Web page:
The Australian dollar has continued its recent upward trend against the USD over recent days, and the further weakening US dollar index has some AUD/USD bulls coming out of the woodwork after a topsy turvy month. It wasn’t quite champagne all round for the Aussie dollar though, losing a couple of pips to the EUR and GBP but making slight gains against the JPY, SGD and CAD.
At the moment 1 AUD will buy you:
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The AUD has shown signs of life this week against the Greenback in particular as the Federal Reserve and President Trump square off in yet another headline-grabbing stoush. The President was livid at the Fed for not dropping rates at their recent meeting, a move he thinks is holding the US economy back. The AUD appears to have found support around the 0.67-0.68USD mark for now, but increasing speculation the RBA is gearing up for another rate cut in July is keeping the AUD’s feet planted firmly on the ground for now.
As the G20 meeting approaches, the market is holding out hope that US/China trade relations can move on positively after the months of tariffs and taunts have taken their toll on global confidence and trade. The lack of upcoming domestic data until the RBA meets next month usually means that politics will be the main driver of AUD performance in the short term. Keep twitter handy folks!
The result of US/China trade talks is important for the Australian trade-heavy economy and the Aussie dollar alike. The more confidence the market, traders and investors have in the worldwide trading environment and local conditions, the better our dollar should perform.
Johnson faces personal pressure test as GBP struggles for traction
In the UK, personal issues for Conservative Party leadership candidate Boris Johnson have been grabbing the headlines over the last few days as some key British politicians, including rival Jeremy Hunt, have demanded clarification over a ‘row’ that occurred on the weekend at Johnson’s home. In an interview with the BBC, the Conservative Party leadership hopeful said it was "simply unfair" to drag “loved ones” into the political debate. It doesn’t look like curiosity is going away any time soon though, so Johnson may be facing some further pressure on top of his plan for Brexit.
What was the Brexit plan again? Nobody can really seem to give a straight answer on that at the moment. Johnson believes it is possible to broker a new deal with the EU before the October 31 deadline, but a no-deal solution remains on the table if push comes to shove. With no Brexit light at the end of the tunnel yet the GBP is expected to remain under pressure against the AUD and other major currencies but plenty of uncertainty remains in the short-medium term.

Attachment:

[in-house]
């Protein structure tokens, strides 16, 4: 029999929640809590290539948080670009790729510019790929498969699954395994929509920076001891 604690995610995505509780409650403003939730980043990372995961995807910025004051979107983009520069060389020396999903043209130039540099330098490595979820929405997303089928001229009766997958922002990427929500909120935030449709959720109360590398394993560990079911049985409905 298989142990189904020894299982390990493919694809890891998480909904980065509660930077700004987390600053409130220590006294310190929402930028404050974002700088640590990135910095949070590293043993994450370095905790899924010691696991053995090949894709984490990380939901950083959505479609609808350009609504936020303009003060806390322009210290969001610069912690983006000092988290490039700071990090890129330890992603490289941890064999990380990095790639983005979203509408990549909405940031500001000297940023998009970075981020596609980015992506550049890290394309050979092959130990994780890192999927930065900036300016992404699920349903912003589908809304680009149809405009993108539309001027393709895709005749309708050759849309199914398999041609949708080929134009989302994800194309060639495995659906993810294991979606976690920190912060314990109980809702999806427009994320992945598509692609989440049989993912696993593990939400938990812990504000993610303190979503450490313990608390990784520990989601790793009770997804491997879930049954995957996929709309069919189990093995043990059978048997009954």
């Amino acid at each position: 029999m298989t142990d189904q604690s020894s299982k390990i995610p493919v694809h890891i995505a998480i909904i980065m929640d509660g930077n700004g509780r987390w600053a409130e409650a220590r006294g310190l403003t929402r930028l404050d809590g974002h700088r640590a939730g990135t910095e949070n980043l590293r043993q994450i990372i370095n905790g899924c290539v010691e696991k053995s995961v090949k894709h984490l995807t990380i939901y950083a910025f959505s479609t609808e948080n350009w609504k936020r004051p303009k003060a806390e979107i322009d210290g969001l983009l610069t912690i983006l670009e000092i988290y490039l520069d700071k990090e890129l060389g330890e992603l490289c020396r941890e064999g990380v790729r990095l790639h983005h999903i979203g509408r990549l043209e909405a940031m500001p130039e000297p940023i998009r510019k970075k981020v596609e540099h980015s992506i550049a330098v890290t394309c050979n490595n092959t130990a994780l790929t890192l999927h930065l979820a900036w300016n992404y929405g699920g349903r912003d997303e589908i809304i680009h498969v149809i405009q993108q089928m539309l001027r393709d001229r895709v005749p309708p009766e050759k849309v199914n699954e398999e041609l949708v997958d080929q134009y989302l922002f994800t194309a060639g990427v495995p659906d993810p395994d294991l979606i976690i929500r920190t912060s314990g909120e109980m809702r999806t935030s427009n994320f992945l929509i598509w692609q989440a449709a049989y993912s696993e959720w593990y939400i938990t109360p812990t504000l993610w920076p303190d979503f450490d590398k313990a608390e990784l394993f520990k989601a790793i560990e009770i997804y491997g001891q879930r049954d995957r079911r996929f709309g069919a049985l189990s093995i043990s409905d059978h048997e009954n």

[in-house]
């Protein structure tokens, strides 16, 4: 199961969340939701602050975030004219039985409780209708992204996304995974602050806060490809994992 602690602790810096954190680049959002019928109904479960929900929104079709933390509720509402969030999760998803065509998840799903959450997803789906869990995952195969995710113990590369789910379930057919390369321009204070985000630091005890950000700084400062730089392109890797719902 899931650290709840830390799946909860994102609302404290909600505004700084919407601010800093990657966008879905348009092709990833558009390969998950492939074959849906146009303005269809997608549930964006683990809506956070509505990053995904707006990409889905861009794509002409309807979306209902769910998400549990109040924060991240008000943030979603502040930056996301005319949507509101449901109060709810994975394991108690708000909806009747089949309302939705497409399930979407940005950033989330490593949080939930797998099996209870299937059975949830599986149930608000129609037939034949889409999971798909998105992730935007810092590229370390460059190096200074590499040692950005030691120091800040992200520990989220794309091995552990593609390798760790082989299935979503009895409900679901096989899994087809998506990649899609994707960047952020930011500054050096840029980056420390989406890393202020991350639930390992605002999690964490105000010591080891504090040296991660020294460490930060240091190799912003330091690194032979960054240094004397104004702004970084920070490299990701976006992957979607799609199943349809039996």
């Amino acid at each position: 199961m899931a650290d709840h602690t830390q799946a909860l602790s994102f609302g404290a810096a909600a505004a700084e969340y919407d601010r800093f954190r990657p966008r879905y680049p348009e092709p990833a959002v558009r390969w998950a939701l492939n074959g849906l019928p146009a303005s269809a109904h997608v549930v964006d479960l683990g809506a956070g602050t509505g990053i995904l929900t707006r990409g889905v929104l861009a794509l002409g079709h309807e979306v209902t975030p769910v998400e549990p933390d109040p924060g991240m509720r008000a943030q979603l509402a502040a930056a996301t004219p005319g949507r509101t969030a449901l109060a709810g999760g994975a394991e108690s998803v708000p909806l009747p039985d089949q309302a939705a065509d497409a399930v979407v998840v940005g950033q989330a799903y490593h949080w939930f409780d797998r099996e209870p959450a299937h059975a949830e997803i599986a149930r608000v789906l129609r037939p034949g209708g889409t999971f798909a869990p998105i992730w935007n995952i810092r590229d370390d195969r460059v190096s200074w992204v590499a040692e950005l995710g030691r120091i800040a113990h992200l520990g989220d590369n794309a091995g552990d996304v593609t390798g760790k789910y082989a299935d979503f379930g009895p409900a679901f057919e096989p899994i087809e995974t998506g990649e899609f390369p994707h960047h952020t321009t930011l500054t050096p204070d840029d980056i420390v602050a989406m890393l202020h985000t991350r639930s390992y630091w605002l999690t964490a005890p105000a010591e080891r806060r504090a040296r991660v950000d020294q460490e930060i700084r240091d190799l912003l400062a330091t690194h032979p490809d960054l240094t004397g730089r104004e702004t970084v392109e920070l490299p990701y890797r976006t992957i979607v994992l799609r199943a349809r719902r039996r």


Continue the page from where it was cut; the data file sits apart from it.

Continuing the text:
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If there was speculation over the last few months that President Trump wasn’t the biggest fan of the Federal Reserve or its chairman, Jerome Powell it was confirmed this week. The President stuck to his MO of tweeting his grievances and said yesterday of the rebounding US stock markets: “despite a Federal Reserve that doesn’t know what it is doing.... we are on course to have one of the best months of June in US history”. Doubling down on the tough tweeting, Trump compared the Fed to a “stubborn child” (not the way around you expected?) for not dropping interest rates in line with other countries to stimulate inflation. So far the Federal Reserve have not responded to the President’s tweet, re-tweeted it or liked it, giving Trump the silent treatment perhaps.
Tensions in Iran have also increased as the US imposed new sanctions on a host of Iranian assets, including those of Supreme Leader Ali Khamenei. President Trump said the new sanctions come as a result of the shooting down of a US drone and "many other things". Tweeting that the Trump Administration has a “thirst for war”, Iranian Foreign Minister Javad Zarif also added that Americans "despise diplomacy". I still can’t get over watching world leaders bicker on social media about such high-level actions; modern diplomacy is crazy, kids.
All eyes are on the upcoming G20 in the hopes America and China can put their recent tensions behind them and move forward in a more constructive and stable manner for the good of the global economy. One less trade/real war on the table would be greatly appreciated by the international trade and economic communities. Thankfully China has eased up the tone of their rhetoric in recent days, and Trump has been too busy to Tweet anything too interesting on the tariff front, so at this stage, markets are simply guessing, slightly weighted in the negative.
The Bears aren’t exactly circling the USD yet, but if it can’t put the Trade War drama to bed shortly and interest rates come down in the coming months, the Greenback will be facing even more downward pressure.
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